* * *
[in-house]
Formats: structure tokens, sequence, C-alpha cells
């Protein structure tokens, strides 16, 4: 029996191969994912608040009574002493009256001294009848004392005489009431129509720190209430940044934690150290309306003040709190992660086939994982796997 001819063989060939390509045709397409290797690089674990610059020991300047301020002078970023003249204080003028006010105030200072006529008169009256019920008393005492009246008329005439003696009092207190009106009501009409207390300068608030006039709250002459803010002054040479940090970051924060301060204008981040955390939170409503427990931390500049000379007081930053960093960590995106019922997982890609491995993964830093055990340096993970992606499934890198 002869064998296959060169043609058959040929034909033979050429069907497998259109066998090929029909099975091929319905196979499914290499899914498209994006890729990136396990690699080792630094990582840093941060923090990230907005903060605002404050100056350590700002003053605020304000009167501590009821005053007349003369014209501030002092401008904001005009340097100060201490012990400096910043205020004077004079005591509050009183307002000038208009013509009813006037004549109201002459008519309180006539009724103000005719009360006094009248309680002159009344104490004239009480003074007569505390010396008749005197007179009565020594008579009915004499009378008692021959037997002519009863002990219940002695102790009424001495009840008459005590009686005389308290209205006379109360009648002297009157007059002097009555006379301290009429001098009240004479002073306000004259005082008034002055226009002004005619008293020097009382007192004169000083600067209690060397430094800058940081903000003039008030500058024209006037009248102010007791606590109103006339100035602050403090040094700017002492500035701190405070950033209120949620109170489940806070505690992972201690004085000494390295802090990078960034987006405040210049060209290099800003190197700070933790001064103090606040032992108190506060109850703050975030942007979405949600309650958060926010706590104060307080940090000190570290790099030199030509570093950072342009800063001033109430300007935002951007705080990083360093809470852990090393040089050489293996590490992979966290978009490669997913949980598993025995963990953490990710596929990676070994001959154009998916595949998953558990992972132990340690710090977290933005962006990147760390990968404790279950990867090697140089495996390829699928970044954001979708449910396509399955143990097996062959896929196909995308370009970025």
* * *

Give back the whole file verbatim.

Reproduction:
[in-house]
Formats: structure tokens, sequence, C-alpha cells
């Protein structure tokens, strides 16, 4: 029996191969994912608040009574002493009256001294009848004392005489009431129509720190209430940044934690150290309306003040709190992660086939994982796997 001819063989060939390509045709397409290797690089674990610059020991300047301020002078970023003249204080003028006010105030200072006529008169009256019920008393005492009246008329005439003696009092207190009106009501009409207390300068608030006039709250002459803010002054040479940090970051924060301060204008981040955390939170409503427990931390500049000379007081930053960093960590995106019922997982890609491995993964830093055990340096993970992606499934890198 002869064998296959060169043609058959040929034909033979050429069907497998259109066998090929029909099975091929319905196979499914290499899914498209994006890729990136396990690699080792630094990582840093941060923090990230907005903060605002404050100056350590700002003053605020304000009167501590009821005053007349003369014209501030002092401008904001005009340097100060201490012990400096910043205020004077004079005591509050009183307002000038208009013509009813006037004549109201002459008519309180006539009724103000005719009360006094009248309680002159009344104490004239009480003074007569505390010396008749005197007179009565020594008579009915004499009378008692021959037997002519009863002990219940002695102790009424001495009840008459005590009686005389308290209205006379109360009648002297009157007059002097009555006379301290009429001098009240004479002073306000004259005082008034002055226009002004005619008293020097009382007192004169000083600067209690060397430094800058940081903000003039008030500058024209006037009248102010007791606590109103006339100035602050403090040094700017002492500035701190405070950033209120949620109170489940806070505690992972201690004085000494390295802090990078960034987006405040210049060209290099800003190197700070933790001064103090606040032992108190506060109850703050975030942007979405949600309650958060926010706590104060307080940090000190570290790099030199030509570093950072342009800063001033109430300007935002951007705080990083360093809470852990090393040089050489293996590490992979966290978009490669997913949980598993025995963990953490990710596929990676070994001959154009998916595949998953558990992972132990340690710090977290933005962006990147760390990968404790279950990867090697140089495996390829699928970044954001979708449910396509399955143990097996062959896929196909995308370009970025």